Appalachian Power looks to add 300 MW of solar over the next three years

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Appalachian Power, the Charleston, West Virginia-based utility, which serves about one million customers in central and Southern West Virginia, the West Virginia Panhandle, Southwest Virginia and parts of Northeast Tennessee, is looking to acquire or contract for 294 MW of solar and 204 MW of wind over the next three years. This is all part of its long-range plan to meet the renewable energy targets established by the Virginia Clean Economy Act (VCEA).

The VCEA requires all utilities operating within the commonwealth to file an annual plan with the Virginia State Corporation Commission (SCC) outlining how it will meet key mandates as it reaches 100% carbon-free status by 2050. While the 500 MW mentioned above comprises Appalachian Power’s short-term plan, the utility also intends to add approximately 3,300 MW of solar, 2,600 MW of energy storage and nearly 3,000 MW of onshore wind to its current portfolio by 2040.

The first arm of Appalachian Power’s short-term procurement plan came to fruition earlier this week, when Canadian Solar announced that its wholly owned subsidiary, Recurrent Energy,  completed a purchase and sale agreement with Appalachian Power for Recurrent’s Firefly Energy solar project located in Pittsylvania County, Virginia.

Expected to be operational in the 2nd quarter of 2024, Firefly Energy will have capacity of 150 MW, and is Appalachian Power’s largest solar energy acquisition to date. The project is being developed and constructed by Recurrent under a Build Transfer Agreement (BTA), and, pending local and state permits and other regulatory approvals, construction of the project is expected to start in early 2023.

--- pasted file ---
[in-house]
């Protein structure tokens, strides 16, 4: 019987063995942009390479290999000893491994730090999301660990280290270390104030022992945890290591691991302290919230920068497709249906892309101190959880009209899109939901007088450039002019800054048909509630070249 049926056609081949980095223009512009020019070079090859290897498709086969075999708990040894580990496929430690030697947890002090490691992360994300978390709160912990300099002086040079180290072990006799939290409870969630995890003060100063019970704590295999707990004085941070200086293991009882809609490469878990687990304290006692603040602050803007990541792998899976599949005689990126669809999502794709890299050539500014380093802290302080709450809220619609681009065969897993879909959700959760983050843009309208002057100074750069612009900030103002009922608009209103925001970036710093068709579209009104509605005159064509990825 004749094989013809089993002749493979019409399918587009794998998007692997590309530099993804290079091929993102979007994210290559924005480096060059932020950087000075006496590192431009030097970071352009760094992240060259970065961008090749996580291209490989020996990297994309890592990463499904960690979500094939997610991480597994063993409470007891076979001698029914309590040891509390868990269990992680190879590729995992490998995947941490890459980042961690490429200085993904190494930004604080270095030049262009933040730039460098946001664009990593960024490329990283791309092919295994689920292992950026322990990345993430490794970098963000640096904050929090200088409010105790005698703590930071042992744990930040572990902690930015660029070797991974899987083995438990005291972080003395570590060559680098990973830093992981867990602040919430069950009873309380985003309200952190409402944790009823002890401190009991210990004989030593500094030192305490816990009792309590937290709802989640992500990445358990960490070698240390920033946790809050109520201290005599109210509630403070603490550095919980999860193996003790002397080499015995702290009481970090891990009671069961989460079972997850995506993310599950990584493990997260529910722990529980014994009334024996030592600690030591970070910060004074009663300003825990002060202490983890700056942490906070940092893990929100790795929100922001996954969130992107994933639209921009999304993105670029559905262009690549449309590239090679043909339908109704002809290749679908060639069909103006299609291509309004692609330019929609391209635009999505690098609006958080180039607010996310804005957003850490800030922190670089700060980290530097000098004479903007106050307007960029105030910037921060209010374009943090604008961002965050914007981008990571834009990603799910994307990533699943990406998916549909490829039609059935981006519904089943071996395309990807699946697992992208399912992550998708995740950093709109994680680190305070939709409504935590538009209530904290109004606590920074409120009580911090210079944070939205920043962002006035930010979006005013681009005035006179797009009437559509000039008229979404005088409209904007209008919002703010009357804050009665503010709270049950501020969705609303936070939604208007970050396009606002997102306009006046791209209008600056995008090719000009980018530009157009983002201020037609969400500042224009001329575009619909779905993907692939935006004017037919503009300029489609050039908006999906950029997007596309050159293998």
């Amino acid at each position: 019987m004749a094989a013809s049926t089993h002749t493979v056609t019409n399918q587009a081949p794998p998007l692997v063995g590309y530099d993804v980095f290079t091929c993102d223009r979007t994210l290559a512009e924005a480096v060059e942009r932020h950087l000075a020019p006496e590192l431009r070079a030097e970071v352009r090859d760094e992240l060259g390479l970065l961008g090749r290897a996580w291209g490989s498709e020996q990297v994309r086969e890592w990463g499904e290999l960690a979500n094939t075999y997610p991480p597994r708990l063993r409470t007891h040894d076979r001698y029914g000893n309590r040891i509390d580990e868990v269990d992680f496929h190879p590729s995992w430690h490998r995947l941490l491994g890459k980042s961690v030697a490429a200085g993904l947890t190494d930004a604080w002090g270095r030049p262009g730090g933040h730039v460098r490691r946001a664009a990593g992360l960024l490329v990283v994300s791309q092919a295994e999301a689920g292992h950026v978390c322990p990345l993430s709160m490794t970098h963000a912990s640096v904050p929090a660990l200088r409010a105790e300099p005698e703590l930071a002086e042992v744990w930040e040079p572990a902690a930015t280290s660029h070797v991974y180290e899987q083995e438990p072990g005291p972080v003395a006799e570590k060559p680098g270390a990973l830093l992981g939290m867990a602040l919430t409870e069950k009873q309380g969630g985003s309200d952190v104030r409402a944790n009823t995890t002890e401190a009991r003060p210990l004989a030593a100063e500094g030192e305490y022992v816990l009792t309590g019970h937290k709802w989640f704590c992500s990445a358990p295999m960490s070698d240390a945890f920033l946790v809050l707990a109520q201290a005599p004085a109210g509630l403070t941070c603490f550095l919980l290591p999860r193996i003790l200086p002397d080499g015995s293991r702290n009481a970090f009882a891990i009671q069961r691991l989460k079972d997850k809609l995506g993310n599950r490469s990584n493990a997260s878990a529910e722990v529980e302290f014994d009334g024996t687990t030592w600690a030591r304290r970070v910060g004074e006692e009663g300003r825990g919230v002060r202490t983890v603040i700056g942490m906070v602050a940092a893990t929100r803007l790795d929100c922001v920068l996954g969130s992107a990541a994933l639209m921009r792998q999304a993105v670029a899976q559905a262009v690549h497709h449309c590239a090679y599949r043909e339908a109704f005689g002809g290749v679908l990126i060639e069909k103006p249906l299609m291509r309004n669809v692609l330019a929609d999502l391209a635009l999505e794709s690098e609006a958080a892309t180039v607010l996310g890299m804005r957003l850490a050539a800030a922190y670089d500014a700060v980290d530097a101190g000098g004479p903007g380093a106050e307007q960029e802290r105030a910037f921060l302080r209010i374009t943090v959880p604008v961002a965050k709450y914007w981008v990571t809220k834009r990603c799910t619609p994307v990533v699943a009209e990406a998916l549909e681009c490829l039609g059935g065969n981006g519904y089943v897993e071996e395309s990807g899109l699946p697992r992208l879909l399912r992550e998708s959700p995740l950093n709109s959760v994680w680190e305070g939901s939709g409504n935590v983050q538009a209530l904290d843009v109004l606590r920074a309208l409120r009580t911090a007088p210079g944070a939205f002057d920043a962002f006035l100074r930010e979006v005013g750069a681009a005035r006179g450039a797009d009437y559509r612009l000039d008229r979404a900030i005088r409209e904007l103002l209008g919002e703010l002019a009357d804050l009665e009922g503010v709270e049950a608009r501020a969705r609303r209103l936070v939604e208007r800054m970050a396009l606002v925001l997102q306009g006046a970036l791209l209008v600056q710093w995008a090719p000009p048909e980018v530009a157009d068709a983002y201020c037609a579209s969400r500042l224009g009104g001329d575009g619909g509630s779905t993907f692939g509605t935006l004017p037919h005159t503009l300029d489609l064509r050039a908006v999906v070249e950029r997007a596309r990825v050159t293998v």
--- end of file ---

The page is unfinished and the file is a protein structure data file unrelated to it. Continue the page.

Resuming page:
In the short-term plan, Appalachian power has also asked for regulatory approval to recover the costs associated with purchase of two smaller solar installations: a 50 MW project in Berkeley County, West Virginia, right on the Maryland-West Virginia border, and a 4.9 MW solar facility in Amherst County, Virginia, just north of Lynchburg. The company is also seeking regulatory approval to enter into agreements to purchase capacity from three Virginia solar facilities via power purchase agreements (PPAs), with this portfolio adding approximatley 89 MW of power to the company’s energy supply, assuming approval is granted.

Independent of the 500 MWs marked for solicitation, the short-term plan includes 55 MW of separate solar projects that are or will be in service in the coming months. In this filing, the company is seeking to include in rates the costs associated with these projects and the Amherst project, as well as market REC purchases, also required under VCEA compliance.

All of these acquisitions and power contracts considered, residential customer bills are expected to increase approximately $2.37 monthly, for a home using 1,000 kWh a month, according to Appalachian Power.

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